George Spater’s valuable book does not conclude with much of a eulogy. He obviously admires and respects Cobbett’s determined leadership on behalf of poor men, in and out of uniform, but he does not claim to know whether his policies were sound in their time or worthy of example now. He notes the comment of a fellow MP that Cobbett was ‘really as mad as Rousseau, poor creature!’ Spater follows this up with an account of Cobbett’s symptoms (which refers to Anthony Storr’s book, Human Aggression): Cobbett’s ‘great egotism, his suspicious nature, his readiness to see conspiracies against him, his extreme aggressiveness, his desire for revenge, his lack of emotional attachment to others, and his strong sense of unrivalled power and superiority which produced such a violent reaction when there was any suggestion that he was lacking in either’. On the last page of his book, he writes: ‘Cobbett had created a myth of a William Cobbett who was greater than himself. The man in the myth was a benign sovereign: wise, gentle, just, brave, the lover of all that was good, the enemy of all that was bad, the idol of his people. It was a myth Cobbett himself believed in, and according to this myth he lived and died.’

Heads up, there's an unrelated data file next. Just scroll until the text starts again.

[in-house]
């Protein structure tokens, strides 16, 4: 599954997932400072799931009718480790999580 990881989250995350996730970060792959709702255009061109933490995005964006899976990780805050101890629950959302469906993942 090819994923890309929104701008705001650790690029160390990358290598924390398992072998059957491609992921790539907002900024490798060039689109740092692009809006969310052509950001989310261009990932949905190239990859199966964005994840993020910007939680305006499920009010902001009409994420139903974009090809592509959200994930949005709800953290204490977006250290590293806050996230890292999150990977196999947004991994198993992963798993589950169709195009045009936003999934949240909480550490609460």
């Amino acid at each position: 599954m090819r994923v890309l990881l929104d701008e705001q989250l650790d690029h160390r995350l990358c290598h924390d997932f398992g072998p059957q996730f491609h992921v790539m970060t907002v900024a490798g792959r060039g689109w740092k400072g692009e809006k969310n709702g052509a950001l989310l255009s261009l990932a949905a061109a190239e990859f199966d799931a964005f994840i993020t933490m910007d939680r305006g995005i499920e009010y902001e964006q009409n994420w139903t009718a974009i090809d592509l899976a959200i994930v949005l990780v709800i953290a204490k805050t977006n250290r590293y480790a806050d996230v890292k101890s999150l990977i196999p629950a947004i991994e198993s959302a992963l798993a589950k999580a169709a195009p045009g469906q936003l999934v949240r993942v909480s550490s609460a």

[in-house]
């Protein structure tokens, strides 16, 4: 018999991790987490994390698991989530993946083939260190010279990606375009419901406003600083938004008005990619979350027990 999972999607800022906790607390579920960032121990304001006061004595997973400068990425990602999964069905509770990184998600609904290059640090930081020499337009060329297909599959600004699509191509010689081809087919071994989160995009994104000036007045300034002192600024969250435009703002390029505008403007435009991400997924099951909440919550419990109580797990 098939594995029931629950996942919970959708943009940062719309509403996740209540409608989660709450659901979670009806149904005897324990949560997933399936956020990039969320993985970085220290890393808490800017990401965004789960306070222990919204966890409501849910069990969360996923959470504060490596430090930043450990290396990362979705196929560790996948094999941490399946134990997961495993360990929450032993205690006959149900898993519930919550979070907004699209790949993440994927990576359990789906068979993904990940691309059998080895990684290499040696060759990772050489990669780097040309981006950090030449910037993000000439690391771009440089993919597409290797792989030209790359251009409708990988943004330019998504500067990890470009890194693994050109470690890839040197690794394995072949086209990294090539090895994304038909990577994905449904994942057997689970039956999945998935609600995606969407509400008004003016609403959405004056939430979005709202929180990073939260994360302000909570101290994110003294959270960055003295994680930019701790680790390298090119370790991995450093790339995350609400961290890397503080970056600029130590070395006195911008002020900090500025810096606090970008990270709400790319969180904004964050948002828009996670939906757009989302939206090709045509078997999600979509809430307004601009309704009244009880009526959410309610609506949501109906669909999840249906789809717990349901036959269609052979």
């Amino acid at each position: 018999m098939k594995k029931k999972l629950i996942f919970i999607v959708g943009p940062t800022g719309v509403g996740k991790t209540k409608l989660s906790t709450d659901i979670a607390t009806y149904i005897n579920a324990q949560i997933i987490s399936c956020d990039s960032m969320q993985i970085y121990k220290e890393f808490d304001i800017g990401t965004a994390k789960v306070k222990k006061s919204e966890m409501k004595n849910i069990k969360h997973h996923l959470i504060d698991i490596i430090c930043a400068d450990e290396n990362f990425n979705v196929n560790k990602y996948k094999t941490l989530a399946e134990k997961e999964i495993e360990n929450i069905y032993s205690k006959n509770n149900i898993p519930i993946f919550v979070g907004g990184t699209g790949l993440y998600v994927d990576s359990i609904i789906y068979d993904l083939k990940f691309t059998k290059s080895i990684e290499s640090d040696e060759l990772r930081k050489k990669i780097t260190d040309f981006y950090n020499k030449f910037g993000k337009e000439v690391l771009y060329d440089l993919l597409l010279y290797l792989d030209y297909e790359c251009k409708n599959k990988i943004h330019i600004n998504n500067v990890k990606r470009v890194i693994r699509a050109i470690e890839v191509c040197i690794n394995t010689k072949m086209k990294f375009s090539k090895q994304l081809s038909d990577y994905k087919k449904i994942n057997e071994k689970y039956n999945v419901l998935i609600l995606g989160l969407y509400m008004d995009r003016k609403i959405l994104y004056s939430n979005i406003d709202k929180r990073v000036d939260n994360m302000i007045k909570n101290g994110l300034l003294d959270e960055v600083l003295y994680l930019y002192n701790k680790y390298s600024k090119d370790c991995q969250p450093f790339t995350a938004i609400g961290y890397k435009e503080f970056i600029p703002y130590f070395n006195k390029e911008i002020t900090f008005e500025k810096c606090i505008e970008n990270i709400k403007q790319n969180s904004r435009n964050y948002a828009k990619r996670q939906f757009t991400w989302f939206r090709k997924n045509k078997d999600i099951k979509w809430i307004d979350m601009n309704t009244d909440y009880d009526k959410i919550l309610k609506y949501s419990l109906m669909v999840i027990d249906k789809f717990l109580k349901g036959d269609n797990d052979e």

This is melancholy. George Spater does not seem to be conscious of the charm of politics – especially in Cobbett’s time: he does not see the fun of it all, the sport, the risks, the triumphs. Nevertheless, the enjoyment of life shines through his commentary, in the sparkling English of Cobbett and his contemporaries – and in their wicked cartoons. Cobbett was certainly not as virtuous as his myth, but we would not want him to be as smug as that: we would rather think of him as a bit of a humbug, on occasion. ‘A very pleasant man,’ said Hazlitt. ‘I certainly did not think less favourably of him for seeing him.’ We may envy Hazlitt this meeting: surely Cobbett is the most valuable journalist-politician this country has ever produced.